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BrianTJackett Feature/reorganize code base clean (#12)
* Making the first day exercise create a new user and demonstrate how to do a basic $filter query

* changing domain in program

* re-organized code

* seting up base console app folder

* reworked day 16 to use a helper class

* Rough skeleton template for a day exercise

* moved domain setting into the appsettings.json file

* updating example config in day 16

* Rough skeleton template for a day exercise

* pull changes from re-org into template

* planner and device code: fixing merge issues

* Fix typo and add clarity around template folder.

* Initial commit copy template folder

* Add LicenseHelper class, adapt main program

* Remove unused HttPClient

* Prepare content for publishing

Remove unused helper class, update README instructions, add screenshots, and clean up codebase.

* Update README.md
Latest commit b94787c Nov 15, 2018

README.md

Base Console Application Setup

Prerequisites

To complete this sample you need the following:

  • Visual Studio Code installed on your development machine. If you do not have Visual Studio Code, visit the previous link for download options. (Note: This tutorial was written with Visual Studio Code version 1.28.2. The steps in this guide may work with other versions, but that has not been tested.)
  • .Net Core SDK. (Note This tutorial was written with .Net Core SDK 2.1.403. The steps in this guide may work with other versions, but that has not been tested.)
  • C# extension for Visual Studio Code
  • Either a personal Microsoft account with a mailbox on Outlook.com, or a Microsoft work or school account.

If you don't have a Microsoft account, there are a couple of options to get a free account:

Step 1: Create a .Net Core Console Application

  1. Create a folder called ConsoleGraphTest for the console application.

    Note: For the purposes of this sample the project folder was named ConsoleGraphTest. If you choose a different folder name ensure that the namespace for files matches.

  2. Open the command line and navigate to this folder. Run the following command:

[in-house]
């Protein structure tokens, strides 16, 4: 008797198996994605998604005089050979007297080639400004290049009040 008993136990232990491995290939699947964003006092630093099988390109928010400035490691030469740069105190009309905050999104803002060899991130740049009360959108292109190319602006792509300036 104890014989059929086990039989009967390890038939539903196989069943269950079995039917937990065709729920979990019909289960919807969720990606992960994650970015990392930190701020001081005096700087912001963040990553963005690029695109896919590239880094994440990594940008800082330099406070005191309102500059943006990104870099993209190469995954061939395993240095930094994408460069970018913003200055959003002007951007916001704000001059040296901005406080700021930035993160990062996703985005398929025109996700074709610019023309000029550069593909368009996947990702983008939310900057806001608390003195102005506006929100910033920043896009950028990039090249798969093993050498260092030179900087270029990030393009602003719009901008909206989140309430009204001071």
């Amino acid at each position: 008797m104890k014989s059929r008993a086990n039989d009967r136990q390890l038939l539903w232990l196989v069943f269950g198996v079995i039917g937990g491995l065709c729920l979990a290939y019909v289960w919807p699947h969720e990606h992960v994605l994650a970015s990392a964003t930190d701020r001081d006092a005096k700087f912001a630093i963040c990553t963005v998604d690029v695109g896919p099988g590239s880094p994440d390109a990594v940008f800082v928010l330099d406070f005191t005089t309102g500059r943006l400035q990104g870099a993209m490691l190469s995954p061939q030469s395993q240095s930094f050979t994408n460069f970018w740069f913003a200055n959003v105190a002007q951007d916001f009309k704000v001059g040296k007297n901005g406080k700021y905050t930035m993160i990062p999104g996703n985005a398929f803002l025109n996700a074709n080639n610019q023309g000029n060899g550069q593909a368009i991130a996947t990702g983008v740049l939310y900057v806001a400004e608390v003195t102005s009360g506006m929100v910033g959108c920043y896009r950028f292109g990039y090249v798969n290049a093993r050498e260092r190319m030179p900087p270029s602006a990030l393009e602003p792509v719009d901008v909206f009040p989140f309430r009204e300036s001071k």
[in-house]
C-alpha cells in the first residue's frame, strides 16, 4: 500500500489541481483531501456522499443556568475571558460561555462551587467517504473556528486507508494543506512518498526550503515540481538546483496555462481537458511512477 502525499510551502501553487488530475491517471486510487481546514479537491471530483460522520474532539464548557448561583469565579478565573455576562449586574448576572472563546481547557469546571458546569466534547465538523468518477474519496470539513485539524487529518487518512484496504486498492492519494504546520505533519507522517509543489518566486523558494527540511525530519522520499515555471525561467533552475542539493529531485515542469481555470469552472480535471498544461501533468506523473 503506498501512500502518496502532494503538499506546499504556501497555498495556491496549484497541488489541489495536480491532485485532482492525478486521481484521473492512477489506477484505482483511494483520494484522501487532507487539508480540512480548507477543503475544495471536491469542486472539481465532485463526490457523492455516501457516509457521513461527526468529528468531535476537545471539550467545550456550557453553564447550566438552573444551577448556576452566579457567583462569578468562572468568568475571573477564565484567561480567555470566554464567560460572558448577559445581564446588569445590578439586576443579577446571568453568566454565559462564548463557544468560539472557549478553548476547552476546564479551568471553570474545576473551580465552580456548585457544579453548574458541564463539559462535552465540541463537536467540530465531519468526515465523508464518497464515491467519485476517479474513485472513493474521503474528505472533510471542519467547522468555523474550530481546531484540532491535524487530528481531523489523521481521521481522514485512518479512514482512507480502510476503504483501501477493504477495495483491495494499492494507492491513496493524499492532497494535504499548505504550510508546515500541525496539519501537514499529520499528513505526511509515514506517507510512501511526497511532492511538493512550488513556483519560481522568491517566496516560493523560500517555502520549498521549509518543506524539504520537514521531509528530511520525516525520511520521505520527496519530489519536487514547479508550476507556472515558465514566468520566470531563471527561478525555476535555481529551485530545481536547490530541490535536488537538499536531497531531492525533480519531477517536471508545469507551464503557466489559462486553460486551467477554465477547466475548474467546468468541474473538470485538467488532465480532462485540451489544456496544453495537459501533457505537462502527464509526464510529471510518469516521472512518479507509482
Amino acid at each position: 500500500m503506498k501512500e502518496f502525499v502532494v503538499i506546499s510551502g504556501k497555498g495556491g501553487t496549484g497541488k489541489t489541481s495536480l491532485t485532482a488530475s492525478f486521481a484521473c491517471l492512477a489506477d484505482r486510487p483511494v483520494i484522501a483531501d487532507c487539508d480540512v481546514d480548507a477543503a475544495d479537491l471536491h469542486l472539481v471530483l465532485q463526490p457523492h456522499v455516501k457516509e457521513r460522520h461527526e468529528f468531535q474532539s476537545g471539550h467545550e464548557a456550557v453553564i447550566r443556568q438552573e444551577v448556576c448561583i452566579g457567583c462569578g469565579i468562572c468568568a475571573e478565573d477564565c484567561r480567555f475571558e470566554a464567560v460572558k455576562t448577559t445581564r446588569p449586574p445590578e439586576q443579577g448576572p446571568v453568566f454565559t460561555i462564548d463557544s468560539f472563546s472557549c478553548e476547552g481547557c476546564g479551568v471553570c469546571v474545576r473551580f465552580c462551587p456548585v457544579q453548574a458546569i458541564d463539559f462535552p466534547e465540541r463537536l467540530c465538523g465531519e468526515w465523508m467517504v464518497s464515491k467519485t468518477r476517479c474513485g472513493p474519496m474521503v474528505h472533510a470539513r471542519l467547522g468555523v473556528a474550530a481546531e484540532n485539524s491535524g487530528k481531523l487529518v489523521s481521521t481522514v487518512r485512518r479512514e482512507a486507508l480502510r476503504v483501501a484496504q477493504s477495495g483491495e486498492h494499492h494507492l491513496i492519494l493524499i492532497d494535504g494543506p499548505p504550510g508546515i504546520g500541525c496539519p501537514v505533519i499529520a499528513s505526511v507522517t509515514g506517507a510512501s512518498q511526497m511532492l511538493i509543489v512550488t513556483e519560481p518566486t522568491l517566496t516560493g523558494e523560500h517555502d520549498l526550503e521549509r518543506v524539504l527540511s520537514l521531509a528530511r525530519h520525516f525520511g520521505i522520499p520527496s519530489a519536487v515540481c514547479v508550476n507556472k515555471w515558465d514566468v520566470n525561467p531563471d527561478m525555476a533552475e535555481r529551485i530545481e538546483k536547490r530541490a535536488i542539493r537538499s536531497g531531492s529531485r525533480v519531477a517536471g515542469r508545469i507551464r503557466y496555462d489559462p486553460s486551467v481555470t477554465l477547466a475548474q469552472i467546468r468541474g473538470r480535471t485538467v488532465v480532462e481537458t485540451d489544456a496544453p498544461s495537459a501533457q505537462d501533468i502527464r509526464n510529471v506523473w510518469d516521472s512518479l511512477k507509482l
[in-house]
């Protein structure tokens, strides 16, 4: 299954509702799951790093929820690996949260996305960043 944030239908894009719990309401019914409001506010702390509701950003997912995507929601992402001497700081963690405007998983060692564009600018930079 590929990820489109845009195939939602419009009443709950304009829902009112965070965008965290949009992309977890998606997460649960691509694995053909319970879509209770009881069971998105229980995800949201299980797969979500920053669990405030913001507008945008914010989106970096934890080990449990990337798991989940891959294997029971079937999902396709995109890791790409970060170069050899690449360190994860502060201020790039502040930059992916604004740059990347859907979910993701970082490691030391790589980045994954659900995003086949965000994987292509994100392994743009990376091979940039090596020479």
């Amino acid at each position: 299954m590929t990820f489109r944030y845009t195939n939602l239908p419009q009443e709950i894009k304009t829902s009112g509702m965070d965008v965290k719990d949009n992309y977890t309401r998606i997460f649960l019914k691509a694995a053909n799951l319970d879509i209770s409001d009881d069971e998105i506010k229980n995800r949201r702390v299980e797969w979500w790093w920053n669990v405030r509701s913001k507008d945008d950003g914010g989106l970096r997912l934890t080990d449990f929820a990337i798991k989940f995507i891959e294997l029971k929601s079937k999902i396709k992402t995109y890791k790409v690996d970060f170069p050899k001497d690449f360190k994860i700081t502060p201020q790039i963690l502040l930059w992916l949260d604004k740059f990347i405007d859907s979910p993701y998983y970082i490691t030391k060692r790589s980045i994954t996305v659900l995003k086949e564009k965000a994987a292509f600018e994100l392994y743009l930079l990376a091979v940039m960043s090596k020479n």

dotnet new console
    
  3. Before moving on, install the following NuGet packages that you will use later.

    • Microsoft.Identity.Client
    • Microsoft.Graph
    • Microsoft.Extensions.Configuration
    • Microsoft.Extensions.Configuration.FileExtensions
    • Microsoft.Extensions.Configuration.Json

    Run the following commands to install these NuGet packages:

    dotnet add package Microsoft.Identity.Client --version 2.3.1-preview
    dotnet add package Microsoft.Graph
    dotnet add package Microsoft.Extensions.Configuration
    dotnet add package Microsoft.Extensions.Configuration.FileExtensions
    dotnet add package Microsoft.Extensions.Configuration.Json
    

Step 2: Register a web application with the new Azure AD Portal App Registration

In this exercise, you will create an Azure AD app registration using the new Azure AD Portal App Registrations UI (in preview as of the time of publish Nov 2018).

  1. Open a browser and navigate to the Azure AD Portal. Login using a personal account (aka: Microsoft Account) or Work or School Account with permissions to create app registrations.

    Note: If you do not have permissions to create app registrations contact your Azure AD domain administrators.

  2. Click Azure Active Directory from the left-hand navigation menu.

  3. Click App registrations (Preview) from the current blade navigation pane.

    Note: All information and example screenshots are using the preview versions of this registration portal and are subject to change. We will attempt to update this documentation to match after the new app registration UI is generally available (GA).

  4. Click New registration from the current blade content.

  5. On the Register an application page, specify the following values:

    • Name = .NET Core Graph Tutorial
    • Supported account types = <choose the value that applies to your needs>
    • Redirect URI

    Note: Ensure that the Redirect URI value is unique within your domain. This value can be changed at a later time and does not need to point to a hosted URI. If the example URI above is already used please choose a unique value.

    Screenshot of creating a new app in the Azure AD App Registration Portal website

    1. Copy the Redirect URI as you will need it later.
  6. On the .NET Core Graph Tutorial page, copy the Application (client) ID and Directory (tenant) ID as you will need both later.

    Screenshot of newly created application's ID

  7. Click Certificates & secrets from the current blade navigation pane.

    1. Click New client secret.

    2. On the Add a client secret dialog, specify the following values:

      • Description = Secret1
      • Expires = In 1 year
    3. Click Add.

      Screenshot of creating application client secret

    4. After the screen has updated with the newly created client secret copy the VALUE of the client secret as you will need it later.

      Important: This secret string is never shown again, so make sure you copy it now.

      Screenshot of newly created application's client secret

  8. Click API permissions from the current blade navigation pane.

    1. Click Add a permission from the current blade content.

    2. On the Request API permissions flyout select Microsoft Graph.

      Screenshot of selecting Microsoft Graph permission to add to app registration

    3. Select Application permissions.

    4. In the "Select permissions" search box type "User".

    5. Select User.Read.All from the filtered list.

      Screenshot of adding application permission for User.Read.All permission

    6. Click Add permissions at the bottom of flyout.

  9. Back on the API permissions content blade, click Grant admin consent for <name of tenant>.